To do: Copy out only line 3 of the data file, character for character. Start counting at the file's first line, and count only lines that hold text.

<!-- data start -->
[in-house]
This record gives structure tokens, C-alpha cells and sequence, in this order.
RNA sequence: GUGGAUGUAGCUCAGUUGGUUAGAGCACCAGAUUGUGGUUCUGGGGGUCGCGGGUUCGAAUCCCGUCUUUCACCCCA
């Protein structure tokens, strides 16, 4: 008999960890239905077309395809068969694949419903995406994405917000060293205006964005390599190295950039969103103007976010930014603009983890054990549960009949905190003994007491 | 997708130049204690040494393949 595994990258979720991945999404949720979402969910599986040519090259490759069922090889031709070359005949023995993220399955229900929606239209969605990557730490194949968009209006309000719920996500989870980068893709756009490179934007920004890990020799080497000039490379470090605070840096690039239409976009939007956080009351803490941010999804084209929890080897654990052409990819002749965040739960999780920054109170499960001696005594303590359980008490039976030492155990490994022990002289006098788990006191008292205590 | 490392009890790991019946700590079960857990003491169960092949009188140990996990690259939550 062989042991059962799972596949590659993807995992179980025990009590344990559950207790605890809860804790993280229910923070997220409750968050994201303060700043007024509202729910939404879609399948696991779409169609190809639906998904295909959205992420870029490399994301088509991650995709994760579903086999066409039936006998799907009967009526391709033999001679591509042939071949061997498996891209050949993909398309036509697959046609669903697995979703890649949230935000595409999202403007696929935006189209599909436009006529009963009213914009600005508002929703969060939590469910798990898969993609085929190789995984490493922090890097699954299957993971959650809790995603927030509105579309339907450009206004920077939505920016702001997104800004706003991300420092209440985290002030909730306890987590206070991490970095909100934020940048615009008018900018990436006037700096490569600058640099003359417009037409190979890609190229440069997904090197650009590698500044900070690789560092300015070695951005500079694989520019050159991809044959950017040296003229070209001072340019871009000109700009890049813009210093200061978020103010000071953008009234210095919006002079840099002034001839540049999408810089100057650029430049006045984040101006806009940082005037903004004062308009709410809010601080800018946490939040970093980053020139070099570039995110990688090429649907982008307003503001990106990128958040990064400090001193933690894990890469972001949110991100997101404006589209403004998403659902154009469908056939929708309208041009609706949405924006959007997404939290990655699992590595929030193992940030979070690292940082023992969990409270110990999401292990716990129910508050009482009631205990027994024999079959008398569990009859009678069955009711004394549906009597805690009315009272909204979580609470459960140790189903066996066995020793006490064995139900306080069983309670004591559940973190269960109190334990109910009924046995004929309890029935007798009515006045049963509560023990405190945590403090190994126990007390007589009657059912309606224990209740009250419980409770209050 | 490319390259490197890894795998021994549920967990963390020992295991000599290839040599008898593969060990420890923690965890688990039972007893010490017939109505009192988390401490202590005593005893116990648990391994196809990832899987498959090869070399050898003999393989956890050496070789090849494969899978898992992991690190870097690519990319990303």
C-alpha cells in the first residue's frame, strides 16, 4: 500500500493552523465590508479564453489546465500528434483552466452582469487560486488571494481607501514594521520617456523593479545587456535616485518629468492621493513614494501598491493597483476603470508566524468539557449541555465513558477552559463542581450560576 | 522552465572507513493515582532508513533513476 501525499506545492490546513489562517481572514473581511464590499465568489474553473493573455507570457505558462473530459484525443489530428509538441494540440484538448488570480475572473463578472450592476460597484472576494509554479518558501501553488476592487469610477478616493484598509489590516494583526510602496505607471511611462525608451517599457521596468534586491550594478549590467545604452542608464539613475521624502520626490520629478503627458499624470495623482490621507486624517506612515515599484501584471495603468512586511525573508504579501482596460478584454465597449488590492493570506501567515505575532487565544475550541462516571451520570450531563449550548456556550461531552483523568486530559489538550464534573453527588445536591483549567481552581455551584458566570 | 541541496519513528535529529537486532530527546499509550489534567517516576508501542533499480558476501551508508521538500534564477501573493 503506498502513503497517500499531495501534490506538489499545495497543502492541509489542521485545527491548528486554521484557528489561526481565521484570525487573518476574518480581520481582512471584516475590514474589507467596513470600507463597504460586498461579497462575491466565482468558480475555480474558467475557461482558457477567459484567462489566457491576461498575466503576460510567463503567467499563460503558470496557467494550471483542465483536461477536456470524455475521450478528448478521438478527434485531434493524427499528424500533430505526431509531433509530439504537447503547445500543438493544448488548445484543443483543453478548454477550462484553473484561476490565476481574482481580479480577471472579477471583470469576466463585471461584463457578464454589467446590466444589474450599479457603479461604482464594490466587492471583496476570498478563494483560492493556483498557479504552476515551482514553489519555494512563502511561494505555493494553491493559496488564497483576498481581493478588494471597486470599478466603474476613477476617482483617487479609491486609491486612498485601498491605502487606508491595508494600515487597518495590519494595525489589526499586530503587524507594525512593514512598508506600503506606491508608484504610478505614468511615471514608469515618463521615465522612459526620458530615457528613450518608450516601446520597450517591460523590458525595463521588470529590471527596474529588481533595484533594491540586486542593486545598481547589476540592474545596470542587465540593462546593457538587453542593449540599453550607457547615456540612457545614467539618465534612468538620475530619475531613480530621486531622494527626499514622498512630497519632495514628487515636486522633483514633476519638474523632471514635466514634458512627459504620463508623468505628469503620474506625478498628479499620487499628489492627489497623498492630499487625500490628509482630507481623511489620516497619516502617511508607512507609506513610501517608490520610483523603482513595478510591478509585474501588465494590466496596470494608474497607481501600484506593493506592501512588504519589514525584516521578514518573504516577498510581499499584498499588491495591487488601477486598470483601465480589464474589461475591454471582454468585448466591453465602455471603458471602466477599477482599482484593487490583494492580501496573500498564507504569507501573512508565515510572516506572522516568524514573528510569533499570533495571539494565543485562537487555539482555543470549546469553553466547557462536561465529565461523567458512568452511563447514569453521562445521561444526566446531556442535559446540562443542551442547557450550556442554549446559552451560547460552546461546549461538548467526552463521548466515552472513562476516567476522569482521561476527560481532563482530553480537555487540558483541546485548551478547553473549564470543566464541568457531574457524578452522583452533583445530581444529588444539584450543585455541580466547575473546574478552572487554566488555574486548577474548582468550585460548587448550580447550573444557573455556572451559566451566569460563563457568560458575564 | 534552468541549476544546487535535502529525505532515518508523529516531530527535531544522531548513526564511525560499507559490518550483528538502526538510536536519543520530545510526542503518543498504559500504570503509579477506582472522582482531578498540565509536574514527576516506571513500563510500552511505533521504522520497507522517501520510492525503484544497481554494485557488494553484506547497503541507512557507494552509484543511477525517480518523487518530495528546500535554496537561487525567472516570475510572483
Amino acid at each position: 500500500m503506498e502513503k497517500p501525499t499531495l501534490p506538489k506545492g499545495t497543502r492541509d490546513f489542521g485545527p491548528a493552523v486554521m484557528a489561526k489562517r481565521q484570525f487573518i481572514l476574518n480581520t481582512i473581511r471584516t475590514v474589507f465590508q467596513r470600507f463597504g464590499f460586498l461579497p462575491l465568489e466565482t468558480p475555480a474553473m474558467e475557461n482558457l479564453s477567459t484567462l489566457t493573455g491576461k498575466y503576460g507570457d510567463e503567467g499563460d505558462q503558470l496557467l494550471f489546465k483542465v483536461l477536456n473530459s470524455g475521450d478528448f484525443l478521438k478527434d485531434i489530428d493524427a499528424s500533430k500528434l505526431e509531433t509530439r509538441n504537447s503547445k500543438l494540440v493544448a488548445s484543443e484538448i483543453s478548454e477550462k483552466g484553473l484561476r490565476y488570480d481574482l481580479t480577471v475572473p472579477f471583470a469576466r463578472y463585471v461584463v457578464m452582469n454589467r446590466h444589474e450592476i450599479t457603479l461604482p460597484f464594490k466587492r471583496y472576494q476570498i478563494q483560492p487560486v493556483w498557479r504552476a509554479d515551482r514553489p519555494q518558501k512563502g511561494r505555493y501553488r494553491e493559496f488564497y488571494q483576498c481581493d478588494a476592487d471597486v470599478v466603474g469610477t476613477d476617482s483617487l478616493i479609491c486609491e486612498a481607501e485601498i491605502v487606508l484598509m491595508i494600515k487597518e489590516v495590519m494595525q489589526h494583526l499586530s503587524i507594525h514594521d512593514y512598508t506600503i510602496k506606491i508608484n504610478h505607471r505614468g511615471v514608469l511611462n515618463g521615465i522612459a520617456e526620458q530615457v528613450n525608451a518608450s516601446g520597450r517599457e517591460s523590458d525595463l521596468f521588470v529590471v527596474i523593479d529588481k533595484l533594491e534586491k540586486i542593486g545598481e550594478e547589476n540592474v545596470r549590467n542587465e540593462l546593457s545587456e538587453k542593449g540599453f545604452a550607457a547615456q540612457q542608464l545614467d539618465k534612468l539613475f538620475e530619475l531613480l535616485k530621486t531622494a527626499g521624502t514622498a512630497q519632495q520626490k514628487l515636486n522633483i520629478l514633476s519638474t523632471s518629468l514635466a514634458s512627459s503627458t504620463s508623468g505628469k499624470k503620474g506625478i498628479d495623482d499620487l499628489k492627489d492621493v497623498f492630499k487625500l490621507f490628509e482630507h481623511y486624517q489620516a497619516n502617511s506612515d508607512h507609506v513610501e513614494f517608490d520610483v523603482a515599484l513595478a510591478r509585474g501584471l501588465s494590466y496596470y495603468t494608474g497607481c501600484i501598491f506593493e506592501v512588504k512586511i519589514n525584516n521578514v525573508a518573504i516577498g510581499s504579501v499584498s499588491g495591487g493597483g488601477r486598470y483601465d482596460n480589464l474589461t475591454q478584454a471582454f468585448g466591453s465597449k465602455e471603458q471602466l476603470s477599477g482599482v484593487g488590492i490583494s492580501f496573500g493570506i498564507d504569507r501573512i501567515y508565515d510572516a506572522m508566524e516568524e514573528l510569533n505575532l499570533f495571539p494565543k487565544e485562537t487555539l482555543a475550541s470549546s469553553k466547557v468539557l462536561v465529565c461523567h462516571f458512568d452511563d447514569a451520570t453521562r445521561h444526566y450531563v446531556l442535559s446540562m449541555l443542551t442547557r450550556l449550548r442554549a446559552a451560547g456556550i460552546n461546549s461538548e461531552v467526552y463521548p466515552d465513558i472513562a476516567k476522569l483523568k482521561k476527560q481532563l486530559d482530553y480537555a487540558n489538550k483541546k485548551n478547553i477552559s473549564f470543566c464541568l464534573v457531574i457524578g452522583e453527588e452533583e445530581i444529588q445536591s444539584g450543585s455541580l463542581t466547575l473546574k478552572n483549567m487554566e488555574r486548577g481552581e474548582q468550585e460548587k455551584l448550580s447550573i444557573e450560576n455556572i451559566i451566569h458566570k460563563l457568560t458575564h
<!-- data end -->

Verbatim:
RNA sequence: GUGGAUGUAGCUCAGUUGGUUAGAGCACCAGAUUGUGGUUCUGGGGGUCGCGGGUUCGAAUCCCGUCUUUCACCCCA